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    What the angry streets ask

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    What the angry streets ask
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    The passing of the first two exraordinary decades of the 21st century is marked by people capturing the streets against inhuman policies of the government,  pushing mainstream political parties behind,  and taking the lead of change.  The New Year's Day this time was celebarted not with the fiesta of fireworks in Australia,  where the first rays of the new year fall,  but Shaheen Bagh of Old Delhi which even in the freezing temperature of December,  showed the protesting energy of the people including toddlers and women out on the street to claim justice and freedom.

    The new streets of resistance shatter the post-truth sophistry of the trio of Donald Trump, Xi Jinping and Narendra Modi,  who hide their failures in governance  and in providing basic necessities of food,  home and clothes, by inciting nationalistic and racial hate-mongering, and by spreading falsehoods.   The streets are abuzz with their angst in Latin America,  West Asia,  West Africa,  Hong Kong and finally India,  against legislations that violate civil rights,  neoliberal reforms in economic sector,  governmental apathy towards vital issues including climate change.

    The popular upsurge that started in Seattle in America 1999 against the trap of World Trade Organisation - which had impoverished the world's undeveloped countries and societies – evolved  into a global protest movement called World Social Forum (WSF) with the slogan 'Another World is Possible'.  Although WSF was tricked into the machinations of capitalist-imperialistic tactics,  the popular protest models raised by it soon had its copies all over the world.   When WSF came to a stage where it did not have much to do against the bellicosity of imperialistic powers,  what came in its place was the show of force of the anti-war movements in 800 cities of the world against the Iraq occupation by the US-Ukk coalition.

    By the time the century got into its second decade,  the streets in search of bread and ideas, stomped into the ramparts of dictatorships,  seats of power and palaces,  resulting in autocrats being ousted.  Those sping revolutions in West Asia and northern Africa soon faded through counter-revolutions,  but as a result of the reverberations created by it,  'occupation' movements by blacks,  sidelined sections and identity advocacy advances hit the streets globally.   As opposed to earlier times,  protests emanated from the countryside to the cities,  and social media became the chief medium of organizing and transmitting the new the verve of dissent.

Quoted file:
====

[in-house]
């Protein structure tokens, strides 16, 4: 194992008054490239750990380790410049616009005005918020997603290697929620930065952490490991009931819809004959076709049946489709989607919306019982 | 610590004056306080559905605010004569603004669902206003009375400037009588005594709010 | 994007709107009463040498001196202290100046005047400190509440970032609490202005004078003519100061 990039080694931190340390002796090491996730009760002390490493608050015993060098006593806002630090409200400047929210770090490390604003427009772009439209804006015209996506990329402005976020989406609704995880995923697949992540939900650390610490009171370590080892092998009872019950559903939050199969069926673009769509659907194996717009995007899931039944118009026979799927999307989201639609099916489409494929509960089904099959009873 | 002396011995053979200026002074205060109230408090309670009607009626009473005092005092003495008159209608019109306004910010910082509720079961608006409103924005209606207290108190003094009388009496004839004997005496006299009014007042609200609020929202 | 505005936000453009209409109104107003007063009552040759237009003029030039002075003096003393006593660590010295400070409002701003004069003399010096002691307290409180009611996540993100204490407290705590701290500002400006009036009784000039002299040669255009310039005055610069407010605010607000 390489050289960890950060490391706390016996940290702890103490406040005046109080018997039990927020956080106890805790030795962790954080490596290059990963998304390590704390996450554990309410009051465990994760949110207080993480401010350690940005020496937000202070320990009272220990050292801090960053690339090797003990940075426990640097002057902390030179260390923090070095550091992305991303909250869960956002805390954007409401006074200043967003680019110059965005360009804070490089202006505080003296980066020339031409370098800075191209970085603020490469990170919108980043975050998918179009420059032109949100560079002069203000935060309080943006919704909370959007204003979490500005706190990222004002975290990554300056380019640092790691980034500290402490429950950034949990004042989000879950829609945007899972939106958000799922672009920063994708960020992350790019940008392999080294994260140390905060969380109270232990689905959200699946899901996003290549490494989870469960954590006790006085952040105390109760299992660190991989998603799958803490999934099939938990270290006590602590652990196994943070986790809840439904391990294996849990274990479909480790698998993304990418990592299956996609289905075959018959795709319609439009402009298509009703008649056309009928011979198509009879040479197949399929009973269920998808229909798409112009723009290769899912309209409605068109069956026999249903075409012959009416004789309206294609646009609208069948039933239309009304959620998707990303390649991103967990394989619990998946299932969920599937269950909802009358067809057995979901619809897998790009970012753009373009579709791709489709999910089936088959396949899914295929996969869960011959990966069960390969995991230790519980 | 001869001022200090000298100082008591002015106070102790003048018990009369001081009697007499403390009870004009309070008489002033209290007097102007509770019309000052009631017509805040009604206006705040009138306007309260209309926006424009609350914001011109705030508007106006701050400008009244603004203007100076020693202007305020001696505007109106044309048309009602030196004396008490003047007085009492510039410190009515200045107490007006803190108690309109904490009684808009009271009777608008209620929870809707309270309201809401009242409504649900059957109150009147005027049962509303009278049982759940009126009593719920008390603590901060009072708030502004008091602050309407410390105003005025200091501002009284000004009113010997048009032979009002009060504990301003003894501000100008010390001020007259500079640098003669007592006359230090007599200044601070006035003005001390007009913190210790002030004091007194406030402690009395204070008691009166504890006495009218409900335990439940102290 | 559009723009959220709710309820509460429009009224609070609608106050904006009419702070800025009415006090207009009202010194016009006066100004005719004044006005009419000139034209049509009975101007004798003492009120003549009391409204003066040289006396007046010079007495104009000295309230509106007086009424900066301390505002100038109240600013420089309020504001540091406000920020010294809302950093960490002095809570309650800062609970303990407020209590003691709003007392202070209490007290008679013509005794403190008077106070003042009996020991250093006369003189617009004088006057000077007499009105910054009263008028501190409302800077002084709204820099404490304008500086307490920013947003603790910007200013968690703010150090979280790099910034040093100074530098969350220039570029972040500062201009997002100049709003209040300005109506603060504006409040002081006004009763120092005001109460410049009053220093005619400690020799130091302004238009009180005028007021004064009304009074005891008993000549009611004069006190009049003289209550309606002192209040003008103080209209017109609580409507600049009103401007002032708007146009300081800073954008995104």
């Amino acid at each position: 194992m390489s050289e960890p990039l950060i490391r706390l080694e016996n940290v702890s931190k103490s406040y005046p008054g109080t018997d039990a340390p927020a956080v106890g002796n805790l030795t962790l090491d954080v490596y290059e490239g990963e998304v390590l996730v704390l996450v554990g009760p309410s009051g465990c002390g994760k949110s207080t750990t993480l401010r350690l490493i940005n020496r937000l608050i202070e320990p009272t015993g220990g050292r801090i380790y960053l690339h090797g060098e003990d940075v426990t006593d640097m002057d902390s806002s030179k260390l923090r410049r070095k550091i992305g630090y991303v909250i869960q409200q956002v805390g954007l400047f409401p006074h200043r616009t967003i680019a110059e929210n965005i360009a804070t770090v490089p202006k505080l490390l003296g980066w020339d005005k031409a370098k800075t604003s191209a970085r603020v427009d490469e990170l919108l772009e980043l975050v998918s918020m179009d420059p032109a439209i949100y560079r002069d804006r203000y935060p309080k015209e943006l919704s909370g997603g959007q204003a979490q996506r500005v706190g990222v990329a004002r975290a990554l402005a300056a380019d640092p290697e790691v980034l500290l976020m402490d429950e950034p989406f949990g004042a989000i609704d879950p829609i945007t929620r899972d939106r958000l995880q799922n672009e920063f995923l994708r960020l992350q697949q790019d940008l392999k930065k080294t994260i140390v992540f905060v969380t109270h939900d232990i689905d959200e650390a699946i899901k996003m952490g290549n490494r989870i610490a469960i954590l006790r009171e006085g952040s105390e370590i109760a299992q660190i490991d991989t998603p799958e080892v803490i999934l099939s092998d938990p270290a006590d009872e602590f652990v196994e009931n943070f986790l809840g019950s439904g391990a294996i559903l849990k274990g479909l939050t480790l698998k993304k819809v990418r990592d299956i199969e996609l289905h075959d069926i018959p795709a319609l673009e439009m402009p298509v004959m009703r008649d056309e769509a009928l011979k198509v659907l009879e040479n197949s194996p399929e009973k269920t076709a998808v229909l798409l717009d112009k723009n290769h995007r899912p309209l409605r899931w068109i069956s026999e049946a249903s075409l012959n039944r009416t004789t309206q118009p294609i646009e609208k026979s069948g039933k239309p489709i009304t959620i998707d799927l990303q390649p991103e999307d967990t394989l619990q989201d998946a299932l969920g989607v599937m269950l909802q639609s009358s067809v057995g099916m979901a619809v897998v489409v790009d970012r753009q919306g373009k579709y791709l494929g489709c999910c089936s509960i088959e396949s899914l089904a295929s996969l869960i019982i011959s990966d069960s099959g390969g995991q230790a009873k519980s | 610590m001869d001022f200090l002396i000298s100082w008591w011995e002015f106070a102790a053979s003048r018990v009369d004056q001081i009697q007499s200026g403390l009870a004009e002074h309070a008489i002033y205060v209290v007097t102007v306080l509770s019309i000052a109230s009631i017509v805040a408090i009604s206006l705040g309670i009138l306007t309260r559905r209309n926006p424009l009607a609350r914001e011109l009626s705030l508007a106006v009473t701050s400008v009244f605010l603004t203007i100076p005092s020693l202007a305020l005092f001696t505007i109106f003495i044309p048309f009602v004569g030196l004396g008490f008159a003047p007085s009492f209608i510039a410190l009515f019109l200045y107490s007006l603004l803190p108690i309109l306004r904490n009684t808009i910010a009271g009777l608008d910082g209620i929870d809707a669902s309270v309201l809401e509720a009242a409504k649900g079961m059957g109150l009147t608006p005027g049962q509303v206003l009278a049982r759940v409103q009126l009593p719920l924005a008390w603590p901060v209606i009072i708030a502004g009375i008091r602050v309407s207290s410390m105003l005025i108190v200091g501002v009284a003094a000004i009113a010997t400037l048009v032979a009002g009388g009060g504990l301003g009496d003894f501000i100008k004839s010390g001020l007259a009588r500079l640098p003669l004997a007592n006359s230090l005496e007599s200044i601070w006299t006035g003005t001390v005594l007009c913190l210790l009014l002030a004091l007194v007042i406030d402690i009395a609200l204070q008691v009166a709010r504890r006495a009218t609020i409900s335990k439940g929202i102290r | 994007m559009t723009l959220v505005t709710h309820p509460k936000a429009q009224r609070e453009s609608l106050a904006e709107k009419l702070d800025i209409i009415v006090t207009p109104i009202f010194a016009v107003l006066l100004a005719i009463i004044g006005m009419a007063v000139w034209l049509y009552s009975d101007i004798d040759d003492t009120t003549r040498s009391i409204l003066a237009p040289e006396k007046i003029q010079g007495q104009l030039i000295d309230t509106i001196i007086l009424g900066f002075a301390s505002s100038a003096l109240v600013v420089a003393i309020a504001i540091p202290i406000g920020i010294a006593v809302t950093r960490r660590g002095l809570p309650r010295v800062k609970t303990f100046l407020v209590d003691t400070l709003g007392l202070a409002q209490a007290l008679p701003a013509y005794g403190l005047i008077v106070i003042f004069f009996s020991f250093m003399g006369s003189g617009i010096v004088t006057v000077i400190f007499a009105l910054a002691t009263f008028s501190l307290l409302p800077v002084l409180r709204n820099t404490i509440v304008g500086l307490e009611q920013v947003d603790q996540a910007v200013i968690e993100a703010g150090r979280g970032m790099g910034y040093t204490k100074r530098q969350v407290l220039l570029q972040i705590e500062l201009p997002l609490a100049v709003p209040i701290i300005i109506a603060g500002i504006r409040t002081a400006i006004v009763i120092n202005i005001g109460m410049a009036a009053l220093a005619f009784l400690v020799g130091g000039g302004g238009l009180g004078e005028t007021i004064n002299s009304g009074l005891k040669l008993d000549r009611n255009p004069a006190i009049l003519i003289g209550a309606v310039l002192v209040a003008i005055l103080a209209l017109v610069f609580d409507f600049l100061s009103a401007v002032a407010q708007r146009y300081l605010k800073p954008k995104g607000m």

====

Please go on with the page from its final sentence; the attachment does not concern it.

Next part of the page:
The protest demonstrations that erupted following the betrayal of promise by regimes to wipe out social inequality and neglect,  not only exposed the inefficacy of governments,  but also resulted in loss of people's faith in them.  The popular agitations that burst in Hong Kong,  Lebanon and Iraq last year,  are still raging in the streets.  As we enter 2020,  more battle-fronts are being opened against the deepening inequality,  economic crisis,  trade war,  militarisation and denial of civil rights.  In parallel,  however, the leadership of the governments destined to resist the protests,  fell into the hands of extreme rightistsin many countries from Brazil to India.

    And this camp of rulers,  who have nothing other than frenzied nationalism and racial hatred,  saw disdain for the other as a panacea – and that aggravated matters.   In India, the sangh parivar attempt to implement its agenda  by torturing students of central universities academically and financially,  has been making frequent unrest.   As if to add insult to injury,  when the sangh-led government ventured to make a citizenship amendment law in order to create communal polarisation,  the student community that was pushed to the wall,  came out of the campuses in protest en masse.

    When they saw the agitations intensifying,  political parties started climbing on to their shulders, but the course of the protesting youths seem to be no taking them into account,  as indicated by the campuses of Delhi and Aligarh and by Shaheen Bagh's youth and middle-class home-makers.   This outpouring of people's rage has in fact had its genesis in the inference that such grand rallies by the Opposition - that is incapable of even capitalising on the popular anger against the governmental failures of BJP government at the Centre – do not go far beyond realzing their own narrow goals.   Therefore,  the question being put by the enraged youth before the parties on the anti-fascist government is whether they are prepared to correct its failings and sincerely stand by the popular sentiment to lead the battle –more than merely doing the agency job of these protests or to steal the limelight. 

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